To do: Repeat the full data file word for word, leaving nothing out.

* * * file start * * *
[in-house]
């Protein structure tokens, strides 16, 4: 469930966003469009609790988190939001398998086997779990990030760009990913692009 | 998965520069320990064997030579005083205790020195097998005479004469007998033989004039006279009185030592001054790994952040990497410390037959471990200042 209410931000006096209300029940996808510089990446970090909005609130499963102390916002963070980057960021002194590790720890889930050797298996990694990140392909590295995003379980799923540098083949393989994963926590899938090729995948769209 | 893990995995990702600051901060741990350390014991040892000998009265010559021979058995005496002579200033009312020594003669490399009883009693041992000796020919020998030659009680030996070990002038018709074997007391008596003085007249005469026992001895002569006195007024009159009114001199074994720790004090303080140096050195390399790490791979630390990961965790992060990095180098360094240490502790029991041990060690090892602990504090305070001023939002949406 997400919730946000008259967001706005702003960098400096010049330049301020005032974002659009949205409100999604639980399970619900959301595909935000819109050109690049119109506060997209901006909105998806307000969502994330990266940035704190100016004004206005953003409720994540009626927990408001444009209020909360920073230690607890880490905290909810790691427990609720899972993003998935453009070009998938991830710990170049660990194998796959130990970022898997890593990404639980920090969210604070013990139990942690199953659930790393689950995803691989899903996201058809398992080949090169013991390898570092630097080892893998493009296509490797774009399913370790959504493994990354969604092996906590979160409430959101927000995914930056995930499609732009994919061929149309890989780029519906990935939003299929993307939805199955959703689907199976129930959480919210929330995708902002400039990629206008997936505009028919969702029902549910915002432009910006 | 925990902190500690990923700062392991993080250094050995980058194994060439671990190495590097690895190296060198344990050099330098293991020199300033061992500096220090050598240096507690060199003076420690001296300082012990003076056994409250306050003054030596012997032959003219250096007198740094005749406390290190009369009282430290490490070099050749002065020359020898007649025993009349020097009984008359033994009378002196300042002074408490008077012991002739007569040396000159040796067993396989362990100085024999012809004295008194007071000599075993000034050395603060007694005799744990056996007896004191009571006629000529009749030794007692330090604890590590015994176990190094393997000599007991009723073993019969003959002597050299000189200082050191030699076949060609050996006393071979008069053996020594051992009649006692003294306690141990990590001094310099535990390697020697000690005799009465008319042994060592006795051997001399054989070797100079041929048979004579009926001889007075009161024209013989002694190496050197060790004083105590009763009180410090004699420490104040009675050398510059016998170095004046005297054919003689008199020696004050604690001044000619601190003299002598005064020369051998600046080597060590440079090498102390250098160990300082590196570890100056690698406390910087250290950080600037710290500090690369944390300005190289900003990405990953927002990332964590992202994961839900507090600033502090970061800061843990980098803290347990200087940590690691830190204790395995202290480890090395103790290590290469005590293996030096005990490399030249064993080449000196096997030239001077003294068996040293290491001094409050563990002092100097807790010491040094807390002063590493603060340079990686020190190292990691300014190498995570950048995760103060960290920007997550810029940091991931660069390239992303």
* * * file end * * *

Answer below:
[in-house]
């Protein structure tokens, strides 16, 4: 469930966003469009609790988190939001398998086997779990990030760009990913692009 | 998965520069320990064997030579005083205790020195097998005479004469007998033989004039006279009185030592001054790994952040990497410390037959471990200042 209410931000006096209300029940996808510089990446970090909005609130499963102390916002963070980057960021002194590790720890889930050797298996990694990140392909590295995003379980799923540098083949393989994963926590899938090729995948769209 | 893990995995990702600051901060741990350390014991040892000998009265010559021979058995005496002579200033009312020594003669490399009883009693041992000796020919020998030659009680030996070990002038018709074997007391008596003085007249005469026992001895002569006195007024009159009114001199074994720790004090303080140096050195390399790490791979630390990961965790992060990095180098360094240490502790029991041990060690090892602990504090305070001023939002949406 997400919730946000008259967001706005702003960098400096010049330049301020005032974002659009949205409100999604639980399970619900959301595909935000819109050109690049119109506060997209901006909105998806307000969502994330990266940035704190100016004004206005953003409720994540009626927990408001444009209020909360920073230690607890880490905290909810790691427990609720899972993003998935453009070009998938991830710990170049660990194998796959130990970022898997890593990404639980920090969210604070013990139990942690199953659930790393689950995803691989899903996201058809398992080949090169013991390898570092630097080892893998493009296509490797774009399913370790959504493994990354969604092996906590979160409430959101927000995914930056995930499609732009994919061929149309890989780029519906990935939003299929993307939805199955959703689907199976129930959480919210929330995708902002400039990629206008997936505009028919969702029902549910915002432009910006 | 925990902190500690990923700062392991993080250094050995980058194994060439671990190495590097690895190296060198344990050099330098293991020199300033061992500096220090050598240096507690060199003076420690001296300082012990003076056994409250306050003054030596012997032959003219250096007198740094005749406390290190009369009282430290490490070099050749002065020359020898007649025993009349020097009984008359033994009378002196300042002074408490008077012991002739007569040396000159040796067993396989362990100085024999012809004295008194007071000599075993000034050395603060007694005799744990056996007896004191009571006629000529009749030794007692330090604890590590015994176990190094393997000599007991009723073993019969003959002597050299000189200082050191030699076949060609050996006393071979008069053996020594051992009649006692003294306690141990990590001094310099535990390697020697000690005799009465008319042994060592006795051997001399054989070797100079041929048979004579009926001889007075009161024209013989002694190496050197060790004083105590009763009180410090004699420490104040009675050398510059016998170095004046005297054919003689008199020696004050604690001044000619601190003299002598005064020369051998600046080597060590440079090498102390250098160990300082590196570890100056690698406390910087250290950080600037710290500090690369944390300005190289900003990405990953927002990332964590992202994961839900507090600033502090970061800061843990980098803290347990200087940590690691830190204790395995202290480890090395103790290590290469005590293996030096005990490399030249064993080449000196096997030239001077003294068996040293290491001094409050563990002092100097807790010491040094807390002063590493603060340079990686020190190292990691300014190498995570950048995760103060960290920007997550810029940091991931660069390239992303």